The building located at 1 Holland St. East (on the northeast corner of Holland and Barrie Streets) is part of what is known as the Green Block. The structure was originally owned by Mr. Green, who lived with his family on the west side of Church St. in the hotel. The Masonic Hall is still found upstairs at this location in 2014. (1, 2) Many businesses have been located at 3 Holland St. East (on the northeast corner of Holland and Barrie Streets) over the years. They include a grocery store, a boot and shoe shop (run by Charlie Wilson), an insurance company (that was later run by Fred Cook), a delivery service for C.N.R. (first by horse and buggy, then later by Model T Ford), a hamburger stand (run by Harold ‘Butch’ Boyd), and a telephone office. The first private telephone came to Bradford in 1885 and was run by a number of businessmen. There were ten phones only for Bradford. A garage was later added at the back at the laneway for trucks and cars. (1, 2)
The George Green House is a corner building located at 130 Church Street. It was built in the Gothic Revival style in the 1890’s. Originally, there was a barn located in the rear yard. The two-storey, two-bay house has a one-storey kitchen addition at the rear. It also has a rectangular plan, a side hall, and narrow window openings with high floor to ceiling heights. The building has a medium-pitched, gable roof. An asymmetrical façade has an open, covered, entrance porch with a hip roof that is raised slightly above grade. The porch roof is supported on turned posts with decorative, ‘gingerbread’ trim. There is a Regency entrance door with a transom and sidelights. The double-hung windows are not original. Plain, wood trim and sills still remain. The house has wood frame construction, wood shiplap siding, a stone foundation, and a cellar under the main portion of the house. The original siding was stucco and the chimney and shutters are later additions. According to the 2000 inventory, the house is in good condition with some original features. (1, 3)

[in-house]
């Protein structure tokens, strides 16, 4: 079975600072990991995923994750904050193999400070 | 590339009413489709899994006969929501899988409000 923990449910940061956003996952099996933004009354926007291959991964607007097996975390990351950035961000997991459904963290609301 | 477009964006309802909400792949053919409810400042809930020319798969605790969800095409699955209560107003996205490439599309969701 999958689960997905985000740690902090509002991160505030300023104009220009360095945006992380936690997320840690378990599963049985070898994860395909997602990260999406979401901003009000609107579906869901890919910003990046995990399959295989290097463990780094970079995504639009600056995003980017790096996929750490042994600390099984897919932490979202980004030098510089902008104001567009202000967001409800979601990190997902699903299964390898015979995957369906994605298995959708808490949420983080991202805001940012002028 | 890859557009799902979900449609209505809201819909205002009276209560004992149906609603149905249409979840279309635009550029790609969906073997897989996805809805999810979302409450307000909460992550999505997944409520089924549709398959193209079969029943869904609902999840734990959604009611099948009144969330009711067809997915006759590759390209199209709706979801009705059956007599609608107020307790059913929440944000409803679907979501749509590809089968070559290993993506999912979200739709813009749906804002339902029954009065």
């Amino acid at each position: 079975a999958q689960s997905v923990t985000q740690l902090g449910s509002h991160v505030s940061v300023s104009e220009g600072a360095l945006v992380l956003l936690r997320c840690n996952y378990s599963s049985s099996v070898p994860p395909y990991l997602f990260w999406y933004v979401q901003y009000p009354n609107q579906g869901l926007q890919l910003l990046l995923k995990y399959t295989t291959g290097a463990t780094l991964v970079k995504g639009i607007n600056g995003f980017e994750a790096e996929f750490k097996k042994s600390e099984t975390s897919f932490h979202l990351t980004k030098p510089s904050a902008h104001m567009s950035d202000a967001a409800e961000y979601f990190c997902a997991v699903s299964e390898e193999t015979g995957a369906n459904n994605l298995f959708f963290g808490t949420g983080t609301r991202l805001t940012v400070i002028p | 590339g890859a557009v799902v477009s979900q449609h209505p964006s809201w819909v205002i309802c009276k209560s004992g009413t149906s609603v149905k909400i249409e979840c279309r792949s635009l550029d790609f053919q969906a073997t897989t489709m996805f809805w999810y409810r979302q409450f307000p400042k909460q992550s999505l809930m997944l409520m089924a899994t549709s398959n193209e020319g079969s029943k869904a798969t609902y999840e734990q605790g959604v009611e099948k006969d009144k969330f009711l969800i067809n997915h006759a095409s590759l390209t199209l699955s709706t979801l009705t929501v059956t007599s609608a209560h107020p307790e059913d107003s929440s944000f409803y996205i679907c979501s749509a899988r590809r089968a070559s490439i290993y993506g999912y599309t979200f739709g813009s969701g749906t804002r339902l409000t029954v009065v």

"If CN has its way, the last real contact Bradford has with the railway will be gone soon when the train station is either sold or torn down. The railway was an integral part of the community when this photo was taken in 1939. Submitted by Wilbert Mulliss of Bradford, it shows Percy Stephenson, an express clerk at CN who delivered parcels to and from the train station and the post office. Stephenson, who was Mulliss' uncle, posed for this hot on Barrie Street with John Street West in the background. The old Model 'A' truck was owned by CN, and Stephenson worked for CN's agent in town, George Green, an insurance agent and former town clerk."